USA / 1998
Director and Writer: Lisa Cholodenko
Cast: Ally Sheedy, Radha Mitchell, Patricia Clarkson, Gabriel Mann
After her brief reign as queen of the Brat Pack movie, Ally Sheedy’s profile took something of a nosedive in the late ’80s, even though her work was consistently well received. The passing of the Pack, and the whole John Hughes era too, made her something of an anachronism, which didn’t exactly serve her well.
It’s partly these echoes of real life that make High Art so effective, casting Sheedy as Lucy, a photographer in her mid-thirties whose work has dried up and who lives in a heroin haze with her domineering lesbian lover Greta (Patricia Clarkson). Out of the blue one day, Syd (Radha Mitchell), a pretty young neighbour from the downstairs apartment, comes up to investigate a leak. They get to know one another and Syd is impressed by Lucy’s photographs. Syd works for a hip downtown fashion magazine and wants to get Lucy on board, but there are a number of conflicting interests. For one thing, Syd’s motives aren’t immediately altruistic – she’s a New York girl on the make in the media world – but Lucy isn’t exactly the type to play ball, having walked out on a lucrative career at the height of her success.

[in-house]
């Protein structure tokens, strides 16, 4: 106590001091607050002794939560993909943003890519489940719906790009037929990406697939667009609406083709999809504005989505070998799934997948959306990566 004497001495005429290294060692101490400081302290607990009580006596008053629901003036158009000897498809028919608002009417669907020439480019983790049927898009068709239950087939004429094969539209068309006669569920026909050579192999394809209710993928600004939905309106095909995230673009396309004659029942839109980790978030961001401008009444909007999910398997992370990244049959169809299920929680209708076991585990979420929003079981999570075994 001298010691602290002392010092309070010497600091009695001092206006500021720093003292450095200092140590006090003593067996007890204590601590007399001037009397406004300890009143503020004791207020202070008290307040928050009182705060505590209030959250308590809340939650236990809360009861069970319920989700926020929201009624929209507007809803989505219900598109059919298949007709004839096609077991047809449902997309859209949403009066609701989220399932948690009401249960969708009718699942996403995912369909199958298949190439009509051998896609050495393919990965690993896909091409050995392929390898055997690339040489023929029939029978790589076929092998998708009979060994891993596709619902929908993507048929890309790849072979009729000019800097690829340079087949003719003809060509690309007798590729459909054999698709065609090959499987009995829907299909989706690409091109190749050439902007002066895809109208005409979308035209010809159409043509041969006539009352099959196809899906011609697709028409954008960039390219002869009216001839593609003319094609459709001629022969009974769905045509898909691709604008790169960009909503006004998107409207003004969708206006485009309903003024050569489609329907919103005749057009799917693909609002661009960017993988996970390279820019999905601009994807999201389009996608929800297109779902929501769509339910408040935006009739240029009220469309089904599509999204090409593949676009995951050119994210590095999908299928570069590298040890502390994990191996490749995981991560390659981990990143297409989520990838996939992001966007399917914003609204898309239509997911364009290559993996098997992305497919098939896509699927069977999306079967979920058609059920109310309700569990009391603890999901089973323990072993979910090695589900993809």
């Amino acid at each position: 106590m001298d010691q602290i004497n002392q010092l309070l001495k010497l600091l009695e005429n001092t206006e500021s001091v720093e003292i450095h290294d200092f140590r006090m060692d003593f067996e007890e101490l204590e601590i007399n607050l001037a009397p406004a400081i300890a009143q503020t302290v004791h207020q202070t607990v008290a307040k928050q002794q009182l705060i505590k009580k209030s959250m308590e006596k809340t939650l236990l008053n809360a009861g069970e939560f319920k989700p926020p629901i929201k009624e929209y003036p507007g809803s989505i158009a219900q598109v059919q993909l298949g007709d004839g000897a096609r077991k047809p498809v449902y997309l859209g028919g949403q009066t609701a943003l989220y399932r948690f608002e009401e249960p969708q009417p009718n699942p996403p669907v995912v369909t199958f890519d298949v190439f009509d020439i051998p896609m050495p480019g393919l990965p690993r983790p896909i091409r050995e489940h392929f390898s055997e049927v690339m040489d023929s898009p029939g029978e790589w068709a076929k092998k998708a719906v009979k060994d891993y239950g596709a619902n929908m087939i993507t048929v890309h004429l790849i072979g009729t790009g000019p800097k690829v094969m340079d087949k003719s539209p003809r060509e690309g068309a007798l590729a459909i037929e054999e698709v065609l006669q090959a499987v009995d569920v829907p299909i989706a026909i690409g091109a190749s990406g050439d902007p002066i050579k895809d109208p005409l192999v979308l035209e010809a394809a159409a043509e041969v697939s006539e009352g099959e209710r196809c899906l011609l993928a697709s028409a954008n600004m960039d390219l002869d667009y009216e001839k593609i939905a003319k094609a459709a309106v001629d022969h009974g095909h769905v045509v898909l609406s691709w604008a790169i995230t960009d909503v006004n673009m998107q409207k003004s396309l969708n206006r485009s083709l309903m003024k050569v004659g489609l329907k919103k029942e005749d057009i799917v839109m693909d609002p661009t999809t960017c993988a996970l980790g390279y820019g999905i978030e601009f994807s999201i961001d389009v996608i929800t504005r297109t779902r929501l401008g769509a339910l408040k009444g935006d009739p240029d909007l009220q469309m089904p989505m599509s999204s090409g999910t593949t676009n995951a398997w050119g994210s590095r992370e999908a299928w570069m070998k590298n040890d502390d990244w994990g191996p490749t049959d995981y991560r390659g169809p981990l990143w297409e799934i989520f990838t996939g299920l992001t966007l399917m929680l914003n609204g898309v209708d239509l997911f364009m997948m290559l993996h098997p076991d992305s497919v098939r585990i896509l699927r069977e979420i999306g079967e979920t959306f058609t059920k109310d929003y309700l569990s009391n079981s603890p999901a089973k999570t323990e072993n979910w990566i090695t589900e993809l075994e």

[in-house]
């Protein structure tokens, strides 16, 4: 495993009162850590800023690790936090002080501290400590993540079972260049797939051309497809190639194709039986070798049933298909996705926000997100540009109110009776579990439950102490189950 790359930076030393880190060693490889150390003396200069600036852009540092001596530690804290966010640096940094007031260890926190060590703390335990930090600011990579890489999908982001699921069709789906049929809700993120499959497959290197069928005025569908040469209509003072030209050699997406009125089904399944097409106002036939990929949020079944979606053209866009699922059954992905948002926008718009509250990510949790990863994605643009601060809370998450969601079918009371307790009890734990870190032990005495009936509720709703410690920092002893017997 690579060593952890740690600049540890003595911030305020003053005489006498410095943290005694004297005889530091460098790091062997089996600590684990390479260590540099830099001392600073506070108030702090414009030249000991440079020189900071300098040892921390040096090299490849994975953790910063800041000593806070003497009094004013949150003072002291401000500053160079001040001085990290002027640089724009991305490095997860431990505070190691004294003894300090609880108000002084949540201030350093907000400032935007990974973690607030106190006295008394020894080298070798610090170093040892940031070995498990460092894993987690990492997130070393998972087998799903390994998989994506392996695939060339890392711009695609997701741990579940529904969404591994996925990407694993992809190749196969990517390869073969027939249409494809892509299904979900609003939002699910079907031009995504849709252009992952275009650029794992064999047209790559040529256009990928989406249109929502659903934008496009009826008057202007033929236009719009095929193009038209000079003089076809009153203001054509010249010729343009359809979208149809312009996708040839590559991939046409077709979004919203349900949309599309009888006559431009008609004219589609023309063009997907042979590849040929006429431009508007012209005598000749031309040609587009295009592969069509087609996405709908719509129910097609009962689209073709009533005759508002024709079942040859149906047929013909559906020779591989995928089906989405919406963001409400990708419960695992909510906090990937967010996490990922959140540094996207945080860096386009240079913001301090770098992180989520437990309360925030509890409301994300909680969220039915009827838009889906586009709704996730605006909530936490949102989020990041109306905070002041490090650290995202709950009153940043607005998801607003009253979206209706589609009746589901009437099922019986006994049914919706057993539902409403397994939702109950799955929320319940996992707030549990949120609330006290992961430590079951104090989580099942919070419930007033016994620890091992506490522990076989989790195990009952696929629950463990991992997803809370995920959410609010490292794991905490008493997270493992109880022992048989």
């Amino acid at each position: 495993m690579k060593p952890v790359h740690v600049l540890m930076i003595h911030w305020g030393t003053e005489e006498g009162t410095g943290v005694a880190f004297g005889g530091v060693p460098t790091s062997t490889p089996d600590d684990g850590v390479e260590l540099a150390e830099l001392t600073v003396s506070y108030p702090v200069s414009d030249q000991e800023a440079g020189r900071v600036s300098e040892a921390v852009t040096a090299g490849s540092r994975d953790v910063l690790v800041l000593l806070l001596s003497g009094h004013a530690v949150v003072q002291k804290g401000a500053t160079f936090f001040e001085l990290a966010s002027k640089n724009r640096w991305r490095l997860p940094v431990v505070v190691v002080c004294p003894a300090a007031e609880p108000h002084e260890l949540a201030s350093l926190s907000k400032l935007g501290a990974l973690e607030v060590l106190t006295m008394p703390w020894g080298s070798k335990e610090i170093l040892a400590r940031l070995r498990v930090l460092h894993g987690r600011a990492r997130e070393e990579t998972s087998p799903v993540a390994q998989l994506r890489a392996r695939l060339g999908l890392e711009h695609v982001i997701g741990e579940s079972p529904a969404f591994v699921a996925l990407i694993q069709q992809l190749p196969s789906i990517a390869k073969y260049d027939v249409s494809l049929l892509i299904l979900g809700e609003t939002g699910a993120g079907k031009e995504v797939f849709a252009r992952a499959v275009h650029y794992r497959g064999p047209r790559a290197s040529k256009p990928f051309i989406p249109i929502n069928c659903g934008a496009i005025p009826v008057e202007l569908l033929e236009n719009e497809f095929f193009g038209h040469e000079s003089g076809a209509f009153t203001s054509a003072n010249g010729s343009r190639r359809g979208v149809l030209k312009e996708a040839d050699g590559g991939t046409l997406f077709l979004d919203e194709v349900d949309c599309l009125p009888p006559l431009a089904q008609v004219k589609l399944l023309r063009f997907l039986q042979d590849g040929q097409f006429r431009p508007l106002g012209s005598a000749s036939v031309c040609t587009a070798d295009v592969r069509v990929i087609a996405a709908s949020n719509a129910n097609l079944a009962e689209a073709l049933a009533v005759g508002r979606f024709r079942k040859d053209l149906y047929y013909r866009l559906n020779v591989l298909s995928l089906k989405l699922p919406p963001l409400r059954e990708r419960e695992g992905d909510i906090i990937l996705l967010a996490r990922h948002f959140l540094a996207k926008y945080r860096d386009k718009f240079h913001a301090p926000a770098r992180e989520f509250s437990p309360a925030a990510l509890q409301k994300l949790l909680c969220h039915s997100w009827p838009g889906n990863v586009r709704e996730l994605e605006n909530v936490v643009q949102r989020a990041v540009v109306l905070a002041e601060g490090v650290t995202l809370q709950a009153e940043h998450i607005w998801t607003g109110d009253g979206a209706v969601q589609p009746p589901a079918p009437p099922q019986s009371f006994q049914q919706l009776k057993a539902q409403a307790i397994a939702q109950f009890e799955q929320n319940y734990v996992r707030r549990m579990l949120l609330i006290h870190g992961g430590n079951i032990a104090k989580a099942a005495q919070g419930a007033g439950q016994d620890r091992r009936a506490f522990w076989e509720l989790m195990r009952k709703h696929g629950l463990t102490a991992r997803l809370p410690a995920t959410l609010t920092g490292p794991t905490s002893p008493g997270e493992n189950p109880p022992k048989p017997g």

Then there’s Greta, Lucy’s partner, who treats her lover with contempt but immediately resents this new intrusion on their relationship. And on top of it all, there’s the heroin, a destructive, degrading presence that cloaks their whole existence. As their friendship develops, Syd and Lucy fall in love, although High Art is far more than an exercise in hip lesbian chic or a finger-wagging morality tale about the dangers of drugs. Cholodenko’s quiet, restrained film is actually a study of human relationships, and it’s no accident that the character of Lucy’s lover Greta, a much older women, is written as an actress who once starred in the films of Rainer Werner Fassbinder – a man who certainly knew a thing or two about the darker side of life.